Client: “I feel like I am not making progress.”
Me: “How have you defined progress?”
Client: “I am not sure.”
Me: “Then how do you know you aren’t making it?”

A quick exchange followed, and my client left the call with some much-needed clarity and a few action items. I also had a few takeaways from the conversation, including the realization that potentially others were feeling like my client.

As I do the work of building people and those people build businesses, I am continually uplifting the importance of strategy. In so doing I am forced to remind myself and my clients (especially in moments of doubt or frustration) that strategy is more than creating a list of goals and objectives.. It is a way of thinking that it is relevant to every area of your development.

To this end, when building your personal brand, professional brand, business or vision, it is both strategic and crucial to have some accepted assumptions about what growth is supposed to look like and how fast it is supposed to happen. These informed assumptions in an are called benchmarks; and are used to facilitate goal setting and productivity management with a primary focus on time, impact and quality. The process of benchmarking requires assessing parts your performance against general standards and best practices; and aims to identify gaps, create solutions and implement necessary change measures.

While a quick google search will provide you with a wealth of information on benchmarking most of the models you will find engages the process from a complex business perspective which can be complicated and overwhelming (one source lists a total of 18 steps). So how does the average person or small-business owner use benchmarking to create better outcomes?

First, you should have a clear understanding of the two main types of benchmarking and their utility.

  1. Internal benchmarking measures the things happening within your business. professional or personal brand. Many entrepreneurs, visionaries, professionals and individuals struggle in this area as they either set goals that are unsustainable or fail to set goals at all.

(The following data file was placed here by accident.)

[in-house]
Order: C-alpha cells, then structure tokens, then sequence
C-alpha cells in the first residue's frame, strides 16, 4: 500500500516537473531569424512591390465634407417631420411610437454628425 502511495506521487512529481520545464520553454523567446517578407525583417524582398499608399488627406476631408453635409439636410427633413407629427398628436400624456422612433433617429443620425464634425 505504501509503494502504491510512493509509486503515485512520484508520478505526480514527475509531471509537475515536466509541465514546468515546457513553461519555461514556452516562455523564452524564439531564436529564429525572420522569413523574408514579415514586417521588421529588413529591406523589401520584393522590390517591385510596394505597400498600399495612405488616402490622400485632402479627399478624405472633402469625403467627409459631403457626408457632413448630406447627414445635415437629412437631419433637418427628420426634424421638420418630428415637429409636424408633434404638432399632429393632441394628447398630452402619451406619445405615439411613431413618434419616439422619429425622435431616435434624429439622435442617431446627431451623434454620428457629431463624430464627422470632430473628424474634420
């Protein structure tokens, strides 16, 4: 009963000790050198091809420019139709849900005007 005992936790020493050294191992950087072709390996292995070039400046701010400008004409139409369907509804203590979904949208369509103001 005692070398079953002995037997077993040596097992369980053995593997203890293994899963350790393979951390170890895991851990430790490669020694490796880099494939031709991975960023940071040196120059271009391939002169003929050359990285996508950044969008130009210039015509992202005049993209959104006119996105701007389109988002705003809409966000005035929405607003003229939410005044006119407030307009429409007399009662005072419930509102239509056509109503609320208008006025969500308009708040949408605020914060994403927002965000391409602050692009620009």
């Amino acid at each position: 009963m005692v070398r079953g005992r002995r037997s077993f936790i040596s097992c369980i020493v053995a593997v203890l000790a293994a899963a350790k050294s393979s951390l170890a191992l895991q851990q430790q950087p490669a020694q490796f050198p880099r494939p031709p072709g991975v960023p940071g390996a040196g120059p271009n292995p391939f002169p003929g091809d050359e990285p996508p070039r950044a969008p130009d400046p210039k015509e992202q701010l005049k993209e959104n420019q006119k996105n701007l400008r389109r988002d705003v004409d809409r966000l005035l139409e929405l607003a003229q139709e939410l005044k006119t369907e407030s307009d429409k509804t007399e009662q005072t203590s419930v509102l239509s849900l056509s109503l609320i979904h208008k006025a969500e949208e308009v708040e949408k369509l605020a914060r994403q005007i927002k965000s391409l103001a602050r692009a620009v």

2. External benchmarking measures you against your competition. Many struggle in this area also. For evaluation in this area to be effective, it should focus only on mission critical functions and you must be careful to compare apples to apples.

Benchmarking should ideally be done from both perspectives with each perspective informing the other. Having clarity around, for example, how many hours you should spend on essential functions, how much money you should be gaining, losing and investing in your venture, and the type of value you bring to yourself, your vision, audience and clients is essential to remaining motivated and progressive.

Next, you will need to select a method. As I previously stated google has a number of them with varying degrees of difficulty and relevance to business and brand owners like you. To increase your efficiency, I have constructed a process of benchmarking that can be easily remembered using the acronym D.I.A.M.O.N.D.

  • DOCUMENT current practices and methods (include what, how and when);
  • IDENTIFY relevant best practices and processes (emphasis on relevant);
  • ASSESS which practices are ideal for your unique venture, goals and constraints;
  • MAKE an honest evaluation of the gap between the current and ideal;
  • OUTLINE the steps needed to fill the gap between the current and ideal;
  • NAVIGATE the transition (yes navigate as opposed to implement); and because you will have to
  • DO IT AGAIN as often as necessary to ensure continued effectiveness.

Finally, get started. This process is all about YOU and defining the norms of YOUR business and brand. Any comparisons, assessments, and changes you make should be about creating the best opportunity to meet your desired outcomes.

And remember you are either going to be your easiest or toughest critic so you will have to do the work to remain objective and set realistic BUT challenging targets.